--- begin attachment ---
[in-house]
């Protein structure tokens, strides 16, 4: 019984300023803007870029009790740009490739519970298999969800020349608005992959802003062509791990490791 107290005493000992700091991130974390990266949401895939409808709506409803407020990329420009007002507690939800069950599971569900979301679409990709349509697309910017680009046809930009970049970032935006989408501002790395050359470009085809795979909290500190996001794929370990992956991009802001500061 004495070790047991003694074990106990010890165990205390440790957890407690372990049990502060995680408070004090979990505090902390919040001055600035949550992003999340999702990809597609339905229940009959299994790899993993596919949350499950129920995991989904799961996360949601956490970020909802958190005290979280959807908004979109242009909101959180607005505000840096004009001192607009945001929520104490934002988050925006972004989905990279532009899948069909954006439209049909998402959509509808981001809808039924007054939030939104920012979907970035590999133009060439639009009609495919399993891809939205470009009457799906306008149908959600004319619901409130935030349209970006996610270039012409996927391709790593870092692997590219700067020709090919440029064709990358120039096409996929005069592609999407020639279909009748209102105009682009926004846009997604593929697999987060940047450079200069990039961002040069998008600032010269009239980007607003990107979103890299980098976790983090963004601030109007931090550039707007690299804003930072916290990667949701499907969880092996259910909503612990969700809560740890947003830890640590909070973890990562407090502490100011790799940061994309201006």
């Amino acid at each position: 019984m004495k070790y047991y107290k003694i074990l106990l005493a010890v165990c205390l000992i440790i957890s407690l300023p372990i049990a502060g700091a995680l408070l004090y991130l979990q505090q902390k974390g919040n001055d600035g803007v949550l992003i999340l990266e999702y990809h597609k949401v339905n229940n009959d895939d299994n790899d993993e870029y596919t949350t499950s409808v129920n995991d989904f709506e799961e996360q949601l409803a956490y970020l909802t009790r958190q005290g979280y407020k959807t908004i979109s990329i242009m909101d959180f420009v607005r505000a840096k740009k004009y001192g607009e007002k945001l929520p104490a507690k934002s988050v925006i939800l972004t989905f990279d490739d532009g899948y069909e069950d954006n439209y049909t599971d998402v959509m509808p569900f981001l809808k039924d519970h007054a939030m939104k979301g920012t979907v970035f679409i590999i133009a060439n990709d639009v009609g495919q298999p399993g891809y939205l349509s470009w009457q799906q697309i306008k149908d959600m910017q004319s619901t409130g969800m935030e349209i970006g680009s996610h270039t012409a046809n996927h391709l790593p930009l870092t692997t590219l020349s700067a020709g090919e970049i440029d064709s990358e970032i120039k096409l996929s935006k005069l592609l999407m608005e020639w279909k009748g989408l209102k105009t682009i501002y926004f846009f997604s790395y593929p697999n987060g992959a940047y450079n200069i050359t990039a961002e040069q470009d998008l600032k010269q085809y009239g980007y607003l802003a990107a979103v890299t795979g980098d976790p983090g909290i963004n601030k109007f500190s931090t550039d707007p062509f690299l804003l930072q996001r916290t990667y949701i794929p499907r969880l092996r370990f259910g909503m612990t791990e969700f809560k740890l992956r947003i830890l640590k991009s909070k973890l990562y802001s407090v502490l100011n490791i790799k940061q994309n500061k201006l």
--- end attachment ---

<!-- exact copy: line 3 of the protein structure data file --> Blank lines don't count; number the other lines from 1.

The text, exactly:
């Amino acid at each position: 019984m004495k070790y047991y107290k003694i074990l106990l005493a010890v165990c205390l000992i440790i957890s407690l300023p372990i049990a502060g700091a995680l408070l004090y991130l979990q505090q902390k974390g919040n001055d600035g803007v949550l992003i999340l990266e999702y990809h597609k949401v339905n229940n009959d895939d299994n790899d993993e870029y596919t949350t499950s409808v129920n995991d989904f709506e799961e996360q949601l409803a956490y970020l909802t009790r958190q005290g979280y407020k959807t908004i979109s990329i242009m909101d959180f420009v607005r505000a840096k740009k004009y001192g607009e007002k945001l929520p104490a507690k934002s988050v925006i939800l972004t989905f990279d490739d532009g899948y069909e069950d954006n439209y049909t599971d998402v959509m509808p569900f981001l809808k039924d519970h007054a939030m939104k979301g920012t979907v970035f679409i590999i133009a060439n990709d639009v009609g495919q298999p399993g891809y939205l349509s470009w009457q799906q697309i306008k149908d959600m910017q004319s619901t409130g969800m935030e349209i970006g680009s996610h270039t012409a046809n996927h391709l790593p930009l870092t692997t590219l020349s700067a020709g090919e970049i440029d064709s990358e970032i120039k096409l996929s935006k005069l592609l999407m608005e020639w279909k009748g989408l209102k105009t682009i501002y926004f846009f997604s790395y593929p697999n987060g992959a940047y450079n200069i050359t990039a961002e040069q470009d998008l600032k010269q085809y009239g980007y607003l802003a990107a979103v890299t795979g980098d976790p983090g909290i963004n601030k109007f500190s931090t550039d707007p062509f690299l804003l930072q996001r916290t990667y949701i794929p499907r969880l092996r370990f259910g909503m612990t791990e969700f809560k740890l992956r947003i830890l640590k991009s909070k973890l990562y802001s407090v502490l100011n490791i790799k940061q994309n500061k201006l």